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Eleven-year-old Red Deerian pens a script for the one-minute film festival

Erica Mullakady wrote ’Perspective,’ which will be screened next month
Eleven-year-old Erica Mullakady (on right) is shown with cast and crew from the short film the she helped create in Red Deer. ‘Perspective’ will be screened next month in the FAVA Gotta Minute Film Festival and shown on transit and library screens in Edmonton and Calgary. (Contributed photo).

Eleven-year-old Erica Mullakady had a class spare, so she wrote a screenplay on a napkin.

The result is Perspective, a short film that will be shown on LRT and library screens in Edmonton and Calgary — as well as this year’s Fava Gotta Minute Film Festival.

It’s Western Canada’s first film fest for commuters, presented by the Pattison Group digital advertising company and FAVA TV, a streaming distribution platform.

Mullakady’s film, Perspective was among the one-minute films selected to appear on digital screens that will light up with a program of one-minute long silent films from around the world, every five minutes.

Perpective tells a story about how actions can be misinterpreted, and was directed by Erica’s father, Ranjit Mullakady.

Last winter, the local filmmaker had suggested to Erica, in an off-the-cuff way, that she consider writing a short script that he could turn it into a film for the Gotta Minute Film Festival.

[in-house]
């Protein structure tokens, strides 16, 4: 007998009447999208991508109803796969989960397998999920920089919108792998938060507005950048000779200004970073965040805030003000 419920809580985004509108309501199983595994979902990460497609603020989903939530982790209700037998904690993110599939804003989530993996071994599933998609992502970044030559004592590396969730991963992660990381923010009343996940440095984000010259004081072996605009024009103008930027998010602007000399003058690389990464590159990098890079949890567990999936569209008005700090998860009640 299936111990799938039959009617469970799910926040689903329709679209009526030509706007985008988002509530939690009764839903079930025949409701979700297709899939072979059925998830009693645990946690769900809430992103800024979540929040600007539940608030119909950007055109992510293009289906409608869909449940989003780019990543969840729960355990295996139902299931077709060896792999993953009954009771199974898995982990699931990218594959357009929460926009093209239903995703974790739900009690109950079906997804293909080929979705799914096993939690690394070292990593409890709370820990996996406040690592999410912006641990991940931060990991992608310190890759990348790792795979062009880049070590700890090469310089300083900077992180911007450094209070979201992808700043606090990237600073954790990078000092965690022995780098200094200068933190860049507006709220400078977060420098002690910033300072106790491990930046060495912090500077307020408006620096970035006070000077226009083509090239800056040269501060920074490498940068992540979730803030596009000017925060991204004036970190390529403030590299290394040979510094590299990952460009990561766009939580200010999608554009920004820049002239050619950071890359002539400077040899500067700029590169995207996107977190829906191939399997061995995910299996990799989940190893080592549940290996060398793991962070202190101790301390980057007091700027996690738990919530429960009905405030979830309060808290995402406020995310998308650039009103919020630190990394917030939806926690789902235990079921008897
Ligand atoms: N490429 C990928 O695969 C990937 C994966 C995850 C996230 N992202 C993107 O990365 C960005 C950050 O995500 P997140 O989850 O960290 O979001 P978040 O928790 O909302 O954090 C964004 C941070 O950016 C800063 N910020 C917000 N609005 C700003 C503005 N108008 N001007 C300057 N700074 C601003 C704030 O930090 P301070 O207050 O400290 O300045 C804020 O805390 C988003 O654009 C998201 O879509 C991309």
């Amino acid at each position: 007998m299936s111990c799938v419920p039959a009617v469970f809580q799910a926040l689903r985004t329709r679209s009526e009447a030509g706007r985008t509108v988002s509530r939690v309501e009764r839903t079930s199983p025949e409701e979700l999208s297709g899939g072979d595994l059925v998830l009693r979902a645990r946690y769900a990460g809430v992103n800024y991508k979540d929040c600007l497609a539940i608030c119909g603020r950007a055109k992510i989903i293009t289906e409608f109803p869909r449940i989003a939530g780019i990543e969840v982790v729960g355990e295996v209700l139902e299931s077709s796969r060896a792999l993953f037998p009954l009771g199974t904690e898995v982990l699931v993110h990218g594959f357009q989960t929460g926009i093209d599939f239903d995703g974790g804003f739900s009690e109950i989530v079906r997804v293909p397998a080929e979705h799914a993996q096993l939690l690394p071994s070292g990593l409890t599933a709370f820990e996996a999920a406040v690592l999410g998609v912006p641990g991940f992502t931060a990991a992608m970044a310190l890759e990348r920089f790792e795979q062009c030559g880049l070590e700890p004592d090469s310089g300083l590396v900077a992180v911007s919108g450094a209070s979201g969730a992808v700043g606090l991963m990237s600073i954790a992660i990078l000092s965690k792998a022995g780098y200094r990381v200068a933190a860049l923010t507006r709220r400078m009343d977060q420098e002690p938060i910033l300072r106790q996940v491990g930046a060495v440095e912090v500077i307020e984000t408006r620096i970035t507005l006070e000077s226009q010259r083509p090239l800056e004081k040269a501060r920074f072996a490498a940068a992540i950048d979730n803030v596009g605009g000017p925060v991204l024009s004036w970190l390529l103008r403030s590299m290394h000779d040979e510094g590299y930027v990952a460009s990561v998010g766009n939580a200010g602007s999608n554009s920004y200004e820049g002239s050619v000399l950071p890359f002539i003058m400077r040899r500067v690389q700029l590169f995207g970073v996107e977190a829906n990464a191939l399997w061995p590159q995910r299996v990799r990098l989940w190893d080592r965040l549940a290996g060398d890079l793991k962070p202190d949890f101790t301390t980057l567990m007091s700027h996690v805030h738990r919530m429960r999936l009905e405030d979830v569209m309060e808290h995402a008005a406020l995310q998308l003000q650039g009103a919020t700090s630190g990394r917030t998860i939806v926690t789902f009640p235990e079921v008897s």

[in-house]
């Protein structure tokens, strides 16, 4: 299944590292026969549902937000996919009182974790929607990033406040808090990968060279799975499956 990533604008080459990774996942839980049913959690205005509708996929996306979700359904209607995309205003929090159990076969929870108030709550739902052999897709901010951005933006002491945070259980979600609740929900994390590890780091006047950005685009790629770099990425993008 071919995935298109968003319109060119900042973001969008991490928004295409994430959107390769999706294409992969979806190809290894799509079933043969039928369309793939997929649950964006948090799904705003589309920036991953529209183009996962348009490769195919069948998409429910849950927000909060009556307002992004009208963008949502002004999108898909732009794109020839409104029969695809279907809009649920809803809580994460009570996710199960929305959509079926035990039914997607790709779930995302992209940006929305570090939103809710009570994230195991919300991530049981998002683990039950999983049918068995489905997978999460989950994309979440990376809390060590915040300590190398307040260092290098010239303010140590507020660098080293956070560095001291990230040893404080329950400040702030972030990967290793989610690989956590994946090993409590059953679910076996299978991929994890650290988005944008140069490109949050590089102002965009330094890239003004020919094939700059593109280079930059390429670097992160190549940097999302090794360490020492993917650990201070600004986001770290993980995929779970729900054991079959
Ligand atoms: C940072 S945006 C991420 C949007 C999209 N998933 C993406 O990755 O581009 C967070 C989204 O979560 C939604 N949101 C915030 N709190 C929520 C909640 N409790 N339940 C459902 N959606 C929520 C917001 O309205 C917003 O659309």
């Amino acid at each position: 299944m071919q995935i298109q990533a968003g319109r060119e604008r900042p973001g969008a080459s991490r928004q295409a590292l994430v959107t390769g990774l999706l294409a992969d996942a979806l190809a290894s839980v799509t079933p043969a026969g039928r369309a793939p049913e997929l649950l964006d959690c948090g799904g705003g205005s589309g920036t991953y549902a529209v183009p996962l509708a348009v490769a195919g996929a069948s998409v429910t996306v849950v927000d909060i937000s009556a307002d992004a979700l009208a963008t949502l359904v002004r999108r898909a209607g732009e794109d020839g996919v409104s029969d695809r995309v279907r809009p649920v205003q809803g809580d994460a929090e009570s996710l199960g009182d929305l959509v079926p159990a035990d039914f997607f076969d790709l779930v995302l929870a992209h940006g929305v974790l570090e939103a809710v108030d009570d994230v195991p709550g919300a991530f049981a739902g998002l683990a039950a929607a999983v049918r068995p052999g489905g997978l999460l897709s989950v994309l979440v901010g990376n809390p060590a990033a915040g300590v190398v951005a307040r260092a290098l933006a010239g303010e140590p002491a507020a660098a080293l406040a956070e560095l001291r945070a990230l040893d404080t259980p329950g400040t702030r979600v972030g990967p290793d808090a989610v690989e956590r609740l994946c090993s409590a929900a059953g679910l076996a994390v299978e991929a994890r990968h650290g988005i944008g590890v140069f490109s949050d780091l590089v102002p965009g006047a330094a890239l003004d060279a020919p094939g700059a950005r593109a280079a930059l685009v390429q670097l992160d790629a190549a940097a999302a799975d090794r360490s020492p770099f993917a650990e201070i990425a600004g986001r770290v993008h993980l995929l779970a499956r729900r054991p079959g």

Ranjit recalled his daughter was in the midst of writing a whole novel at the time, so he suggested a one-minute script shouldn’t be a big deal.

Erica initially responded that the two are not the same, recalled her mother, Tanya. But after giving the project some thought, she ended up jotting down the outline of a short script on a napkin at her Gateway Christian School (where she will soon enter Grade 6), during a class spare.

“She is a good writer. I left it in her hands,” said Ranjit, who was impressed with what she came up with. He later did some “tweaking” of the concept and filmed the project in the city last February.

Local actor Lacey Oake plays a deaf girl, who decides to spontaneously run out and get a flower to surprise her mom on her birthday. Difficulties arise when her mother (played by Roxzane Armstrong) uncovers a bed full of pillows and worries about her daughter’s sudden disappearance. The flower shop ladies also wonder why the girl doesn’t respond to them.

The film uses sign language to resolve both mysteries in the end, said Tanya.

Ranjit said the original film was eight minutes, so cutting it down to a minute was a struggle. But he believes the one-minute version retains all the essential elements.

He commends Erica for being good at thinking “out-of-the box.”

Before film festival (which starts Sept. 5) announces its winners on Sept. 18, Albertans will get able to vote for the Audience Choice selection. Ranjit said more voting information will be a available on the website next month.

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